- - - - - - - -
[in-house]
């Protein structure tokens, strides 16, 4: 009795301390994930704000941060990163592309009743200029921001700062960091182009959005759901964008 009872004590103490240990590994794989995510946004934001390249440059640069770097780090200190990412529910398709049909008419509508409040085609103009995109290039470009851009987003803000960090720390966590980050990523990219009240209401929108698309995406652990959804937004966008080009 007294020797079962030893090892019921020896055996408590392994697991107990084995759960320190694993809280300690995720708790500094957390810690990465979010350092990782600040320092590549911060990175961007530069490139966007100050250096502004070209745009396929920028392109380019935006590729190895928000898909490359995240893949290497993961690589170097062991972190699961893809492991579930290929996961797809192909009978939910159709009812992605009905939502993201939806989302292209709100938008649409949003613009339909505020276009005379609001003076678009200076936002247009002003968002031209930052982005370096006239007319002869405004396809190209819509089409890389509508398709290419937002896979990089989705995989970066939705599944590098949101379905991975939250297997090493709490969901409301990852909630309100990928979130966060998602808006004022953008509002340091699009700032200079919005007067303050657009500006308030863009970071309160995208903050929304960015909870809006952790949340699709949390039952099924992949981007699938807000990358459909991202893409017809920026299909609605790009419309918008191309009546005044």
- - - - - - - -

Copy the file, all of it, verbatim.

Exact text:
[in-house]
């Protein structure tokens, strides 16, 4: 009795301390994930704000941060990163592309009743200029921001700062960091182009959005759901964008 009872004590103490240990590994794989995510946004934001390249440059640069770097780090200190990412529910398709049909008419509508409040085609103009995109290039470009851009987003803000960090720390966590980050990523990219009240209401929108698309995406652990959804937004966008080009 007294020797079962030893090892019921020896055996408590392994697991107990084995759960320190694993809280300690995720708790500094957390810690990465979010350092990782600040320092590549911060990175961007530069490139966007100050250096502004070209745009396929920028392109380019935006590729190895928000898909490359995240893949290497993961690589170097062991972190699961893809492991579930290929996961797809192909009978939910159709009812992605009905939502993201939806989302292209709100938008649409949003613009339909505020276009005379609001003076678009200076936002247009002003968002031209930052982005370096006239007319002869405004396809190209819509089409890389509508398709290419937002896979990089989705995989970066939705599944590098949101379905991975939250297997090493709490969901409301990852909630309100990928979130966060998602808006004022953008509002340091699009700032200079919005007067303050657009500006308030863009970071309160995208903050929304960015909870809006952790949340699709949390039952099924992949981007699938807000990358459909991202893409017809920026299909609605790009419309918008191309009546005044």